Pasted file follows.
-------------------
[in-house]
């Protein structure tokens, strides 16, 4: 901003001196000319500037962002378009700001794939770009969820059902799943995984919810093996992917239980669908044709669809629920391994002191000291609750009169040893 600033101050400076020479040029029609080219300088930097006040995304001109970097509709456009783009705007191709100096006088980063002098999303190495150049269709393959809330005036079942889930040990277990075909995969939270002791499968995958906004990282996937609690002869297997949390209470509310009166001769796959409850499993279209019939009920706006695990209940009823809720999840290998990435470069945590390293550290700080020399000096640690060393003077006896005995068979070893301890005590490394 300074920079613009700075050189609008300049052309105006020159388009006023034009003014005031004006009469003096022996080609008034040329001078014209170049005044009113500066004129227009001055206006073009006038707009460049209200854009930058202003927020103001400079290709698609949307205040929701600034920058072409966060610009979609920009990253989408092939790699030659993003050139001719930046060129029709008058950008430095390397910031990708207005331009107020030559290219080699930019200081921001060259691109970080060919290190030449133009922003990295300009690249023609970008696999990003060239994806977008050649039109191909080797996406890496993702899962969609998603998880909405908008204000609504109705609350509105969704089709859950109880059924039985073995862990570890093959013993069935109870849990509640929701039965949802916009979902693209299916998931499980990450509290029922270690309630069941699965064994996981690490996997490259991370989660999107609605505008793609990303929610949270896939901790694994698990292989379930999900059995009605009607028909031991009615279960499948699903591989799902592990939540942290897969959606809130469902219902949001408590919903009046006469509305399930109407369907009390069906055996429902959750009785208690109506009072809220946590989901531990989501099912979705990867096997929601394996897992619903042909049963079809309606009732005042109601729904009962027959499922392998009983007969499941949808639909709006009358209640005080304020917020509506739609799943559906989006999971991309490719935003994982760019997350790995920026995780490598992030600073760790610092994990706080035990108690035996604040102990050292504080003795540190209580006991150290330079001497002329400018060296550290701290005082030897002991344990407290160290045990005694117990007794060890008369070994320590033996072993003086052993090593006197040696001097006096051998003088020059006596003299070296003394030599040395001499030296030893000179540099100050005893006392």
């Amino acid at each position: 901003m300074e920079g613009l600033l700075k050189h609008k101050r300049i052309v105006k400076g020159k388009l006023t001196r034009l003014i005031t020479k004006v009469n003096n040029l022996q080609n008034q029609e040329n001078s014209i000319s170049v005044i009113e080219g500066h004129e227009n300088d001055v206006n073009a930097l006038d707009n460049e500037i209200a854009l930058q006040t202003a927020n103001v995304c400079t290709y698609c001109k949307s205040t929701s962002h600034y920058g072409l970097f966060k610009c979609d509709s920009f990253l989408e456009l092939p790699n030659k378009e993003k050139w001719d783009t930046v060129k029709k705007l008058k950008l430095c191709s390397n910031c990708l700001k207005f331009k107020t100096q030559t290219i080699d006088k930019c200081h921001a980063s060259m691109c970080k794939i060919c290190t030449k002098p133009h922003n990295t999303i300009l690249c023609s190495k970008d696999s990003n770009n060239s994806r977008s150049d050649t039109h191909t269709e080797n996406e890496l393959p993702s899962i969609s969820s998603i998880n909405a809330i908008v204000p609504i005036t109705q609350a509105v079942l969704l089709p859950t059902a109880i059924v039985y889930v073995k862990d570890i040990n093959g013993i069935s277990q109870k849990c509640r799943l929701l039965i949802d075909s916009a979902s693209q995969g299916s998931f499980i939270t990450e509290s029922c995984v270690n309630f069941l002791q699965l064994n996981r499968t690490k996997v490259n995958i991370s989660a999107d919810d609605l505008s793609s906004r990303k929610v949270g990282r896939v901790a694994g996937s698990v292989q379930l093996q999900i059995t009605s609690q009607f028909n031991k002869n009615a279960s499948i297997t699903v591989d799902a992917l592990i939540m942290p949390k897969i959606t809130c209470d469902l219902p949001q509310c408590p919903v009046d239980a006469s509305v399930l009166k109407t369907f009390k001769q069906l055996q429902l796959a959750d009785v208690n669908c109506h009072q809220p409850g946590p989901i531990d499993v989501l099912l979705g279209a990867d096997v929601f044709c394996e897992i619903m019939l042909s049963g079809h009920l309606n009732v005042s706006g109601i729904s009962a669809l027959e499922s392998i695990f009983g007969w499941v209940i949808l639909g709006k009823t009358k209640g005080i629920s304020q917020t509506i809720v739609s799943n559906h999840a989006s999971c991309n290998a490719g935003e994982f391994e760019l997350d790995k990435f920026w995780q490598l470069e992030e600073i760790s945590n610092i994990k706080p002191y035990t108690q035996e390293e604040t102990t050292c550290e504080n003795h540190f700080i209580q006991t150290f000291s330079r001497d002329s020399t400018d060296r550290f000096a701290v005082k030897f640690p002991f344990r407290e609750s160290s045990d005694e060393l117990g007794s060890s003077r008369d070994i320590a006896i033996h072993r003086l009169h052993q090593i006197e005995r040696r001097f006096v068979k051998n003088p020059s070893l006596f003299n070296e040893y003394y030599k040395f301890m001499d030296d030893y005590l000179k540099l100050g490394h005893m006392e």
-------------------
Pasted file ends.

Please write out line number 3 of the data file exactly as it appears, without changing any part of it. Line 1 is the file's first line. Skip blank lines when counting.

């Amino acid at each position: 901003m300074e920079g613009l600033l700075k050189h609008k101050r300049i052309v105006k400076g020159k388009l006023t001196r034009l003014i005031t020479k004006v009469n003096n040029l022996q080609n008034q029609e040329n001078s014209i000319s170049v005044i009113e080219g500066h004129e227009n300088d001055v206006n073009a930097l006038d707009n460049e500037i209200a854009l930058q006040t202003a927020n103001v995304c400079t290709y698609c001109k949307s205040t929701s962002h600034y920058g072409l970097f966060k610009c979609d509709s920009f990253l989408e456009l092939p790699n030659k378009e993003k050139w001719d783009t930046v060129k029709k705007l008058k950008l430095c191709s390397n910031c990708l700001k207005f331009k107020t100096q030559t290219i080699d006088k930019c200081h921001a980063s060259m691109c970080k794939i060919c290190t030449k002098p133009h922003n990295t999303i300009l690249c023609s190495k970008d696999s990003n770009n060239s994806r977008s150049d050649t039109h191909t269709e080797n996406e890496l393959p993702s899962i969609s969820s998603i998880n909405a809330i908008v204000p609504i005036t109705q609350a509105v079942l969704l089709p859950t059902a109880i059924v039985y889930v073995k862990d570890i040990n093959g013993i069935s277990q109870k849990c509640r799943l929701l039965i949802d075909s916009a979902s693209q995969g299916s998931f499980i939270t990450e509290s029922c995984v270690n309630f069941l002791q699965l064994n996981r499968t690490k996997v490259n995958i991370s989660a999107d919810d609605l505008s793609s906004r990303k929610v949270g990282r896939v901790a694994g996937s698990v292989q379930l093996q999900i059995t009605s609690q009607f028909n031991k002869n009615a279960s499948i297997t699903v591989d799902a992917l592990i939540m942290p949390k897969i959606t809130c209470d469902l219902p949001q509310c408590p919903v009046d239980a006469s509305v399930l009166k109407t369907f009390k001769q069906l055996q429902l796959a959750d009785v208690n669908c109506h009072q809220p409850g946590p989901i531990d499993v989501l099912l979705g279209a990867d096997v929601f044709c394996e897992i619903m019939l042909s049963g079809h009920l309606n009732v005042s706006g109601i729904s009962a669809l027959e499922s392998i695990f009983g007969w499941v209940i949808l639909g709006k009823t009358k209640g005080i629920s304020q917020t509506i809720v739609s799943n559906h999840a989006s999971c991309n290998a490719g935003e994982f391994e760019l997350d790995k990435f920026w995780q490598l470069e992030e600073i760790s945590n610092i994990k706080p002191y035990t108690q035996e390293e604040t102990t050292c550290e504080n003795h540190f700080i209580q006991t150290f000291s330079r001497d002329s020399t400018d060296r550290f000096a701290v005082k030897f640690p002991f344990r407290e609750s160290s045990d005694e060393l117990g007794s060890s003077r008369d070994i320590a006896i033996h072993r003086l009169h052993q090593i006197e005995r040696r001097f006096v068979k051998n003088p020059s070893l006596f003299n070296e040893y003394y030599k040395f301890m001499d030296d030893y005590l000179k540099l100050g490394h005893m006392e």